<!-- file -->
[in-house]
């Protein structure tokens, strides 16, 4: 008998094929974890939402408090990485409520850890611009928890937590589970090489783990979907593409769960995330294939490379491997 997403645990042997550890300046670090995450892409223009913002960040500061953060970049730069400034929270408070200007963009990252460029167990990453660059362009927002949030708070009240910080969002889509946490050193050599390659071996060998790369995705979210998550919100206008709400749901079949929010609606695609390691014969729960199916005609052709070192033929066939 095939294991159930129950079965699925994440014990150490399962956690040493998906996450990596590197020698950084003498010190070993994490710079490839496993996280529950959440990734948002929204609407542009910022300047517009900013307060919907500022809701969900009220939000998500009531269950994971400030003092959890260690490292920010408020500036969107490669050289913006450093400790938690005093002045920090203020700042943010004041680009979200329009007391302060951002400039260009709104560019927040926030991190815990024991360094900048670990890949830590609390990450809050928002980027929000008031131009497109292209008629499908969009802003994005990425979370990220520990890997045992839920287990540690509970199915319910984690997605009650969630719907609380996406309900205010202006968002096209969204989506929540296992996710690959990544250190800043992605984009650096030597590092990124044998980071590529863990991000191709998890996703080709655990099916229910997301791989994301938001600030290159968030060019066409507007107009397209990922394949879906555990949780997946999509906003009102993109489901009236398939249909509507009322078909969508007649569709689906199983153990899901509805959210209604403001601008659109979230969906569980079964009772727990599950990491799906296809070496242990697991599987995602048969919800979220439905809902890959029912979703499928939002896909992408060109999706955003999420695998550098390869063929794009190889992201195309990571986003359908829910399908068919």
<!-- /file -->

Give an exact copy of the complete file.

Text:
[in-house]
């Protein structure tokens, strides 16, 4: 008998094929974890939402408090990485409520850890611009928890937590589970090489783990979907593409769960995330294939490379491997 997403645990042997550890300046670090995450892409223009913002960040500061953060970049730069400034929270408070200007963009990252460029167990990453660059362009927002949030708070009240910080969002889509946490050193050599390659071996060998790369995705979210998550919100206008709400749901079949929010609606695609390691014969729960199916005609052709070192033929066939 095939294991159930129950079965699925994440014990150490399962956690040493998906996450990596590197020698950084003498010190070993994490710079490839496993996280529950959440990734948002929204609407542009910022300047517009900013307060919907500022809701969900009220939000998500009531269950994971400030003092959890260690490292920010408020500036969107490669050289913006450093400790938690005093002045920090203020700042943010004041680009979200329009007391302060951002400039260009709104560019927040926030991190815990024991360094900048670990890949830590609390990450809050928002980027929000008031131009497109292209008629499908969009802003994005990425979370990220520990890997045992839920287990540690509970199915319910984690997605009650969630719907609380996406309900205010202006968002096209969204989506929540296992996710690959990544250190800043992605984009650096030597590092990124044998980071590529863990991000191709998890996703080709655990099916229910997301791989994301938001600030290159968030060019066409507007107009397209990922394949879906555990949780997946999509906003009102993109489901009236398939249909509507009322078909969508007649569709689906199983153990899901509805959210209604403001601008659109979230969906569980079964009772727990599950990491799906296809070496242990697991599987995602048969919800979220439905809902890959029912979703499928939002896909992408060109999706955003999420695998550098390869063929794009190889992201195309990571986003359908829910399908068919």